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for Southern England & South Wales




This line had opened as a short branch from just north of Weymouth station to the quay at Weymouth Harbour in 1874.  Until 1889, goods wagons were pulled by horses, but from that year steam locomotives were used.  Also in that year the passenger service opened, so passengers could travel right to the quay-side station (Weymouth Quay), then embark on the ships bound for the Channel Islands.  

As the line went right through the streets of Weymouth, the speed of the trains was limited to just 4 miles per hour, and a man with a flag had to walk in front of the train.  This arrangement continued until closure of the line in 1987.  The rails have remained in place through to the 2000s.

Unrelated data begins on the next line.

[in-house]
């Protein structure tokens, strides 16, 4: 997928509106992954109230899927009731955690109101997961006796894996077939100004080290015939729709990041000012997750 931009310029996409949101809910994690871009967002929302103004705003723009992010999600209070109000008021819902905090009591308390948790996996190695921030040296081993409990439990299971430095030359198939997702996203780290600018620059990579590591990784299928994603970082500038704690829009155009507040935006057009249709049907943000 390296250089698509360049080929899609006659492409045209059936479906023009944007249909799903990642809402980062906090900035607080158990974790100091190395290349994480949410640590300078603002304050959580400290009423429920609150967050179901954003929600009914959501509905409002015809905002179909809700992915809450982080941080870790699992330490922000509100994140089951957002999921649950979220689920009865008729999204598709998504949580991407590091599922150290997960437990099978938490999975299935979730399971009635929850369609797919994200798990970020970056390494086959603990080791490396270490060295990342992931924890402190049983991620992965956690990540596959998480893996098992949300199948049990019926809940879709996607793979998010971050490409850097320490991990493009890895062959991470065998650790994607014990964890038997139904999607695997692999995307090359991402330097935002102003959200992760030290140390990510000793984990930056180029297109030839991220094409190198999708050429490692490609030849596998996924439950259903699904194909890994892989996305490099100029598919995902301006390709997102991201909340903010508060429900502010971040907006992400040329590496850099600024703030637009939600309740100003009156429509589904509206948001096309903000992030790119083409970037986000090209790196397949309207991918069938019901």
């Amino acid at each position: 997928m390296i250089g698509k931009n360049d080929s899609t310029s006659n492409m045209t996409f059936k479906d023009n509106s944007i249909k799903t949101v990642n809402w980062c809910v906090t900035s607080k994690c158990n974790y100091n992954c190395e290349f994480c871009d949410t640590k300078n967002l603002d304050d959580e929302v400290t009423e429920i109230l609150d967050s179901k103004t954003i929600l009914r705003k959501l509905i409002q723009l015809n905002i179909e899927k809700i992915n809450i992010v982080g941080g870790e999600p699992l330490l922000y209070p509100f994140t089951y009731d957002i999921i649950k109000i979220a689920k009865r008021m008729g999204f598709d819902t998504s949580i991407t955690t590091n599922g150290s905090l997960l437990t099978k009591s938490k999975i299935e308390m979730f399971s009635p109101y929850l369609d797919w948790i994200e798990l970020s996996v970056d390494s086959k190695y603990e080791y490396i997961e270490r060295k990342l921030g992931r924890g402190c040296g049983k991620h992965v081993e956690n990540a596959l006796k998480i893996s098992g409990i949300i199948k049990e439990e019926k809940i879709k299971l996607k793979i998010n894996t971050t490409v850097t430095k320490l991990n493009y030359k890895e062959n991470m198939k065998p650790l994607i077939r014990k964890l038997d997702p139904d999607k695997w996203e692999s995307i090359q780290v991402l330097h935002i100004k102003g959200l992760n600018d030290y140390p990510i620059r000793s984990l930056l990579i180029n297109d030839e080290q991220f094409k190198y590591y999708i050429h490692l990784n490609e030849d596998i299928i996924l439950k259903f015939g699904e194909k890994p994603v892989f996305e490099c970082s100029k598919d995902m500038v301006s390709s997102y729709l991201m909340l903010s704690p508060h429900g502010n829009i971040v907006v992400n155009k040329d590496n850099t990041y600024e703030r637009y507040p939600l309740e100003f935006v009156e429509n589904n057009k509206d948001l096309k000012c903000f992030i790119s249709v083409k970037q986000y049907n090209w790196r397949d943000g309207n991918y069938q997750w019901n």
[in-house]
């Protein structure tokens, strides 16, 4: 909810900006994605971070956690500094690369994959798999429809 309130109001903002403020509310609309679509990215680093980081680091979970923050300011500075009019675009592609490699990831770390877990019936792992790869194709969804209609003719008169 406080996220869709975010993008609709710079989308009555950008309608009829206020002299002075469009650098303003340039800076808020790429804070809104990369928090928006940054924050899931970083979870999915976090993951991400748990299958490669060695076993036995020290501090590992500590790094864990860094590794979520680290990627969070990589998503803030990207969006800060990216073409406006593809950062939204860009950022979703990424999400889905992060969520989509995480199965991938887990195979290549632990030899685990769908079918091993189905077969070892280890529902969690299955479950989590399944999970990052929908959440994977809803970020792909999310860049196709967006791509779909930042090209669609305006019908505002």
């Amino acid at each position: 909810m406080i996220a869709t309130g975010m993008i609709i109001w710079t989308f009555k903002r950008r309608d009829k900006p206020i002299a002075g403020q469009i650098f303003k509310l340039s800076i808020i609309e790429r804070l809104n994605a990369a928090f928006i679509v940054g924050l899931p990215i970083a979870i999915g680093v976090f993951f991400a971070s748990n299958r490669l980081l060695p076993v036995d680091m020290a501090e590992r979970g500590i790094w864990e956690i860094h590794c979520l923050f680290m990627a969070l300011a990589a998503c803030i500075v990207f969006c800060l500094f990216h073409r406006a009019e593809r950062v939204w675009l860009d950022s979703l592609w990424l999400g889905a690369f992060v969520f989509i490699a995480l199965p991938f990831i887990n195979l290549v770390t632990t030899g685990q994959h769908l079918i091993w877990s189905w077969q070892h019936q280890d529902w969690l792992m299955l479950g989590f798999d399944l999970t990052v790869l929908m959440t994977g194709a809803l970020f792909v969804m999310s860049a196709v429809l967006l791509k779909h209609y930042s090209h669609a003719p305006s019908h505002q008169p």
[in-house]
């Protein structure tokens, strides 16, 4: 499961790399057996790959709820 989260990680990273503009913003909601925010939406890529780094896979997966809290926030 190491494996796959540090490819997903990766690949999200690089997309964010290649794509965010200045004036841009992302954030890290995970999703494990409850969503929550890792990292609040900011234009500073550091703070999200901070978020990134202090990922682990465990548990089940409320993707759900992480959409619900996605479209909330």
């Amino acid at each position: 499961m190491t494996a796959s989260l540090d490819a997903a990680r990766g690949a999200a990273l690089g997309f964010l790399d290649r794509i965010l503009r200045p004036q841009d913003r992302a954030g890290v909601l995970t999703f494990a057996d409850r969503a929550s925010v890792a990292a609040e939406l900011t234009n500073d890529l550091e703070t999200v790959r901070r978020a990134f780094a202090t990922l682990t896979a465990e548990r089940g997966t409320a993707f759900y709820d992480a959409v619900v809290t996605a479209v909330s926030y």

The photographs below where taken in 1985, during a caravan holiday in Dorset.


Two flagmen walk in front of the Class 33 diesel loco with a train for Weymouth Quay.


The Class 33 is running alongside the harbour at Weymouth.  It's just going to miss the Austin Alegro parked at the side!


Heading towards the Quay.  The Channel Islands ferry can just be glimpsed at the middle right of the picture.


On another day, we followed a diesel-pulled EMU set in Weymouth, heading north towards Dorchester and London.


Closer view of the same train, with an elderly couple dodging between the train and traffic!




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Copyright M J Smith, 1985-2008
No photographs to be reproduced elsewhere without permission.